There are a few primary concerns surrounding bitcoin that potential investors should be aware of. First, it is not backed or regulated by the good faith of a government or other entity. This stands in stark contrast to the dollar, yuan, pound, and other forms of currency used around the globe. So, many people view bitcoin as something akin to Monopoly money, because it is neither a fiat currency nor is it based on something of tangible value like gold. In other words, a bitcoin is worth exactly what people perceive its worth to be. While, in a sense, this is true of any currency, the value of a bitcoin is much more fickle than other forms of currency because of its unregulated nature.
Second, bitcoins are not traded on Wall Street. They cannot be bought or sold through a brokerage. Instead, one must set up a bitcoin "wallet," which can probably best be thought of as a bank account exclusively for bitcoins. Once this account is set up, its holder can link to a traditional banking account and use those funds in local currency to buy and sell bitcoins. If this process sounds a bit cumbersome, it is. This means bitcoin is much less liquid than traditional equities, creating more volatility and wild swings. For instance, in the past month alone, the value of one bitcoin fell from prices over $2,500 to under $2,000 before regaining all-time highs over $3,400. Those are incredibly volatile swings within one month — something virtually unheard of with any other type of currency!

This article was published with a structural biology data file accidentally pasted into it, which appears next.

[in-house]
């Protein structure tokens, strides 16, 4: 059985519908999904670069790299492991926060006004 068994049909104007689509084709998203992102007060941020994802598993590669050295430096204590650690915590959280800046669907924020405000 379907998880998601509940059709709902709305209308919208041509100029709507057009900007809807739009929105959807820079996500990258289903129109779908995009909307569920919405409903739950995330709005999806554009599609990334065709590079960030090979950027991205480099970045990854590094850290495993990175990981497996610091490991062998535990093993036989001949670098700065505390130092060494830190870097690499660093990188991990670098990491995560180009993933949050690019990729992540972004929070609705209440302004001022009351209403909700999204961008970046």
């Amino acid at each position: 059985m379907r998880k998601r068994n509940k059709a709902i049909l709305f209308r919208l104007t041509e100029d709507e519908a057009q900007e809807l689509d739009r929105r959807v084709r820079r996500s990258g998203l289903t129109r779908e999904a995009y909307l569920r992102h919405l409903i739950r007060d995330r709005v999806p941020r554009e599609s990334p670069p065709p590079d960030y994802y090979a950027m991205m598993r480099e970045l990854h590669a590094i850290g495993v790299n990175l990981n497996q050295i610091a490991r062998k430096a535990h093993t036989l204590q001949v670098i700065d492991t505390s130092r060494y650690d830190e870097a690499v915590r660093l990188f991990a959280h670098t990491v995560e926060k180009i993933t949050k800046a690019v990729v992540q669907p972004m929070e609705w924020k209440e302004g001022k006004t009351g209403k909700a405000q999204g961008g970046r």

Finally, the unique way of buying and selling bitcoins not only contributes to its illiquid nature, but has also contributed to higher rates of fraud and theft through uninsured bitcoin exchanges. While these problems were far more prevalent in years past, it should still be mentioned that none of the bitcoin exchanges have yet established a long business track record. This brings us back to the SEC's review of the Winklevoss twins' proposal to launch a bitcoin-based ETF. Such an ETF would have solved at least some of these problems. It would have made trading bitcoin much more liquid, and assuaged many investors' fears of potential theft. Viewed in this light, bitcoin's massive sell-off on the initial news of the rejection and subsequent rise on the appeal of the decision makes a lot of sense.
Where do the price and value of bitcoin go from here? Unfortunately, my crystal ball is broken. I personally believe that within a few years, bitcoin could fall anywhere — from being known as a worthless experiment, to being the greatest disruptive force the financial industry has ever seen. If I knew investors who wanted to purchase a small, speculative position in bitcoin, I wouldn't try to talk them out of it. However — and I cannot stress this enough — nothing should be invested in bitcoin currency that an investor isn't comfortable losing.